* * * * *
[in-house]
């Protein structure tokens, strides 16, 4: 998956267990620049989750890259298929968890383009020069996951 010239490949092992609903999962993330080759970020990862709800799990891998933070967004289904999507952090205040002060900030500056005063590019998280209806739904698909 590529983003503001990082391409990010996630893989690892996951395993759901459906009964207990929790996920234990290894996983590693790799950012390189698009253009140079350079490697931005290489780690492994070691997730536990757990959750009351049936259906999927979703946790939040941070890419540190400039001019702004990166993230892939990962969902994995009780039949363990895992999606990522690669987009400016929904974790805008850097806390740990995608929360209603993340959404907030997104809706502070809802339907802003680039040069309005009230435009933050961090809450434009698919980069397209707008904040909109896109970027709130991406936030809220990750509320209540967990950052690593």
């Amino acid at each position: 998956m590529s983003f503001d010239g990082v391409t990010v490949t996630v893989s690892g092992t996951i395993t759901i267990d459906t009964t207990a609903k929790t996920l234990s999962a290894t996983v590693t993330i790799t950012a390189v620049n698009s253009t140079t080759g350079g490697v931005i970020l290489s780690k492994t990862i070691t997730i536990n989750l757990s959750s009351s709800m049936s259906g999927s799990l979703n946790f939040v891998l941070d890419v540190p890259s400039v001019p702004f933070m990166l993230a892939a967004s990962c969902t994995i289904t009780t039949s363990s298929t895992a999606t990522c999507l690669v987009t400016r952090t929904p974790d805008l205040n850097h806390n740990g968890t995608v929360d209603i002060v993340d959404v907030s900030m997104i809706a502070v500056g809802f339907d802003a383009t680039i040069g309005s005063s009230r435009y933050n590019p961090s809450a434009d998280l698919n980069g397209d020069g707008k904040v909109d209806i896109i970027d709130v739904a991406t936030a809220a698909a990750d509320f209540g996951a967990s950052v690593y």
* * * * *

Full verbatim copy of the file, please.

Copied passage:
[in-house]
């Protein structure tokens, strides 16, 4: 998956267990620049989750890259298929968890383009020069996951 010239490949092992609903999962993330080759970020990862709800799990891998933070967004289904999507952090205040002060900030500056005063590019998280209806739904698909 590529983003503001990082391409990010996630893989690892996951395993759901459906009964207990929790996920234990290894996983590693790799950012390189698009253009140079350079490697931005290489780690492994070691997730536990757990959750009351049936259906999927979703946790939040941070890419540190400039001019702004990166993230892939990962969902994995009780039949363990895992999606990522690669987009400016929904974790805008850097806390740990995608929360209603993340959404907030997104809706502070809802339907802003680039040069309005009230435009933050961090809450434009698919980069397209707008904040909109896109970027709130991406936030809220990750509320209540967990950052690593």
């Amino acid at each position: 998956m590529s983003f503001d010239g990082v391409t990010v490949t996630v893989s690892g092992t996951i395993t759901i267990d459906t009964t207990a609903k929790t996920l234990s999962a290894t996983v590693t993330i790799t950012a390189v620049n698009s253009t140079t080759g350079g490697v931005i970020l290489s780690k492994t990862i070691t997730i536990n989750l757990s959750s009351s709800m049936s259906g999927s799990l979703n946790f939040v891998l941070d890419v540190p890259s400039v001019p702004f933070m990166l993230a892939a967004s990962c969902t994995i289904t009780t039949s363990s298929t895992a999606t990522c999507l690669v987009t400016r952090t929904p974790d805008l205040n850097h806390n740990g968890t995608v929360d209603i002060v993340d959404v907030s900030m997104i809706a502070v500056g809802f339907d802003a383009t680039i040069g309005s005063s009230r435009y933050n590019p961090s809450a434009d998280l698919n980069g397209d020069g707008k904040v909109d209806i896109i970027d709130v739904a991406t936030a809220a698909a990750d509320f209540g996951a967990s950052v690593y």